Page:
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Flu season off to a strong start

Category: Infectious Diseases

Flu season is underway, reports the Centers for Disease Control and Prevention (CDC). According to Thomas Frieden, M.D., M.P.H., director of the CDC, nearly 2.2 percent of all hospital visits are currently attributed to flu-related symptoms, and in five states, those numbers have increased to 4 percent. This year marks the flu season's earliest arrival since the 2003-2004 season. The early onset of the flu, along with the H3N2 strain that's dominant this year, may indicate a "bad flu year," noted Frieden. Last time the H3N2 virus was the dominant strain, which was also during the 2003-2004 season, there were 153 flu-associated child deaths, reports the CDC.

According to the Milwaukee Journal Sentinel, Paul Biedrzycki, the director of disease control and environmental health for the Milwaukee Health Department, noted that the current vaccine is a good match for inoculating patients against the H3N2 strain, which can be detected with a lab test.

"However, you can't rule out a possible mutation in the flu virus," said Biedrzycki, as quoted by the news source. "Flu viruses change unexpectedly and arbitrarily."

The Sentinel reported that there have already been 113 laboratory-confirmed cases of influenza in Wisconsin, and on December 3, there were 14 flu-related hospitalizations reported to the state, four of which were pregnant women.

Biedrzycki also noted that even if the flu did mutate, the current-vaccine can still provide some protection and may help to curb widespread transmission to demographics that are affected more severely by the virus, such as the elderly and pregnant women.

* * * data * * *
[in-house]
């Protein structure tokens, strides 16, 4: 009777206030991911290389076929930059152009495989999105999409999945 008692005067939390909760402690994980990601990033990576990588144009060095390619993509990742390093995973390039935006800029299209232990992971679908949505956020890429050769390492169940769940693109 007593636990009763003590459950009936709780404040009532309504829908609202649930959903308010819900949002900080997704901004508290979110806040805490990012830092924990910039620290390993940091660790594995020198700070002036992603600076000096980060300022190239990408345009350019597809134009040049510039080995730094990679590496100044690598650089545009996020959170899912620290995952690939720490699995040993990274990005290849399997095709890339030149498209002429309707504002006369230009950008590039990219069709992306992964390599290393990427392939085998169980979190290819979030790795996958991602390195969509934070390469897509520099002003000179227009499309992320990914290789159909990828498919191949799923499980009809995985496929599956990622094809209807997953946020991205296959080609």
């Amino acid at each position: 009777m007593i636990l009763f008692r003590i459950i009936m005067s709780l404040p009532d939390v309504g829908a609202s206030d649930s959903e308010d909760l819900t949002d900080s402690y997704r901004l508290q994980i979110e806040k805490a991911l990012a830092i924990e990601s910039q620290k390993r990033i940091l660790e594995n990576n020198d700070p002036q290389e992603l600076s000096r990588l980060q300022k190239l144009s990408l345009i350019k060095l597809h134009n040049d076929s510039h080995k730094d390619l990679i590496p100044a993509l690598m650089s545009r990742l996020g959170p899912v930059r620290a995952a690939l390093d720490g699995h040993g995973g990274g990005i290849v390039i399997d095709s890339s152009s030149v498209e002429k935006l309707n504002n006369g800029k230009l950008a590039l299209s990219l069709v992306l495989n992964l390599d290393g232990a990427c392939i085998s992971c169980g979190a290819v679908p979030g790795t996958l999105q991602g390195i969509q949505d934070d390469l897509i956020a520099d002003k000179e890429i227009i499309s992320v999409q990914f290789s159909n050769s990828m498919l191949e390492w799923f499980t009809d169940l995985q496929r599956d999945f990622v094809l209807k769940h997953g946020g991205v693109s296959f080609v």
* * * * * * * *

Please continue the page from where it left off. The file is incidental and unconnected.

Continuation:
Flu prevention
The CDC notes that one of the most important measures in flu prevention is for everyone who is 6 months or older to get the flu vaccine. The source also recommends that people cover their noses and mouths with a tissue when sneezing and to immediately dispose of the tissue afterward in order to help stop the spread of germs.

Hygiene is another important measure in flu prevention. People should regularly wash their hands with soap and water or use alcohol-based hand sanitizer if necessary. It's also important to avoid touching the eyes, mouth and nose with the hands. If someone is sick, he or she should try to minimize contact with other people in order to prevent the sickness from spreading, and the CDC notes that people who have contracted the flu should stay at home for at least a day after their fevers have subsided.
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